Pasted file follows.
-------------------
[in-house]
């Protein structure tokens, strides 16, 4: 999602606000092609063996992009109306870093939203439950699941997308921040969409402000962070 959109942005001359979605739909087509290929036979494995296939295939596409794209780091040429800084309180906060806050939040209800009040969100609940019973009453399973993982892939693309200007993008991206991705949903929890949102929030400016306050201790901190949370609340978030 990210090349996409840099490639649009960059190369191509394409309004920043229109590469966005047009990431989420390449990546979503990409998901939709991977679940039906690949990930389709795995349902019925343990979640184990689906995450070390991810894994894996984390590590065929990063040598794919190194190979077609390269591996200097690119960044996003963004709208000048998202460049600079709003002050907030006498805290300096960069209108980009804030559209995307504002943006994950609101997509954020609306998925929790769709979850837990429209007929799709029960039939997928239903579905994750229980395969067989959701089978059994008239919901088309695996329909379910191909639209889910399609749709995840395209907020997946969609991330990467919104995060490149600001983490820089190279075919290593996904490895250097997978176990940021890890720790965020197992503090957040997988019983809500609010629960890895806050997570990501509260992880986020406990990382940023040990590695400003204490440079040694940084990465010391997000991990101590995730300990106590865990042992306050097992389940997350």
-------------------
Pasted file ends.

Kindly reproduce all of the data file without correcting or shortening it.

[in-house]
């Protein structure tokens, strides 16, 4: 999602606000092609063996992009109306870093939203439950699941997308921040969409402000962070 959109942005001359979605739909087509290929036979494995296939295939596409794209780091040429800084309180906060806050939040209800009040969100609940019973009453399973993982892939693309200007993008991206991705949903929890949102929030400016306050201790901190949370609340978030 990210090349996409840099490639649009960059190369191509394409309004920043229109590469966005047009990431989420390449990546979503990409998901939709991977679940039906690949990930389709795995349902019925343990979640184990689906995450070390991810894994894996984390590590065929990063040598794919190194190979077609390269591996200097690119960044996003963004709208000048998202460049600079709003002050907030006498805290300096960069209108980009804030559209995307504002943006994950609101997509954020609306998925929790769709979850837990429209007929799709029960039939997928239903579905994750229980395969067989959701089978059994008239919901088309695996329909379910191909639209889910399609749709995840395209907020997946969609991330990467919104995060490149600001983490820089190279075919290593996904490895250097997978176990940021890890720790965020197992503090957040997988019983809500609010629960890895806050997570990501509260992880986020406990990382940023040990590695400003204490440079040694940084990465010391997000991990101590995730300990106590865990042992306050097992389940997350």